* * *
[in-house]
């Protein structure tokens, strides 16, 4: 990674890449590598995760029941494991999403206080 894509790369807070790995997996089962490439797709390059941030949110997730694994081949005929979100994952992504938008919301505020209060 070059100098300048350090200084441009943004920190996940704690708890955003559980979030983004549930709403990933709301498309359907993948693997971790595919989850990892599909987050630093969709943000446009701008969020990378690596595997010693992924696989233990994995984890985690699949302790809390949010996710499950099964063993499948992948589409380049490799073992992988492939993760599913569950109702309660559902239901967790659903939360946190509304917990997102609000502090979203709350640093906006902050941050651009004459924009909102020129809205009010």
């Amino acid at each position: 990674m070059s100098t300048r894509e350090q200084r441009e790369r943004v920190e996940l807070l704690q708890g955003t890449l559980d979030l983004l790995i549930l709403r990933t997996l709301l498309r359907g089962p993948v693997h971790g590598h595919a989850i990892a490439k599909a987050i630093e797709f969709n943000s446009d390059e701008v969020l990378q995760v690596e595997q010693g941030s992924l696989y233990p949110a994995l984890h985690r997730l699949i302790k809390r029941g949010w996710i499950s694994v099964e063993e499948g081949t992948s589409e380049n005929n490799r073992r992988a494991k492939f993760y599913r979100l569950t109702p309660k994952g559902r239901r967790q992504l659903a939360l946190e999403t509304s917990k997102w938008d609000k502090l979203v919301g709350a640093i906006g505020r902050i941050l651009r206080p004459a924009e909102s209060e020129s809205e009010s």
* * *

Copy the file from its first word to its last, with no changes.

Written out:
[in-house]
């Protein structure tokens, strides 16, 4: 990674890449590598995760029941494991999403206080 894509790369807070790995997996089962490439797709390059941030949110997730694994081949005929979100994952992504938008919301505020209060 070059100098300048350090200084441009943004920190996940704690708890955003559980979030983004549930709403990933709301498309359907993948693997971790595919989850990892599909987050630093969709943000446009701008969020990378690596595997010693992924696989233990994995984890985690699949302790809390949010996710499950099964063993499948992948589409380049490799073992992988492939993760599913569950109702309660559902239901967790659903939360946190509304917990997102609000502090979203709350640093906006902050941050651009004459924009909102020129809205009010």
């Amino acid at each position: 990674m070059s100098t300048r894509e350090q200084r441009e790369r943004v920190e996940l807070l704690q708890g955003t890449l559980d979030l983004l790995i549930l709403r990933t997996l709301l498309r359907g089962p993948v693997h971790g590598h595919a989850i990892a490439k599909a987050i630093e797709f969709n943000s446009d390059e701008v969020l990378q995760v690596e595997q010693g941030s992924l696989y233990p949110a994995l984890h985690r997730l699949i302790k809390r029941g949010w996710i499950s694994v099964e063993e499948g081949t992948s589409e380049n005929n490799r073992r992988a494991k492939f993760y599913r979100l569950t109702p309660k994952g559902r239901r967790q992504l659903a939360l946190e999403t509304s917990k997102w938008d609000k502090l979203v919301g709350a640093i906006g505020r902050i941050l651009r206080p004459a924009e909102s209060e020129s809205e009010s």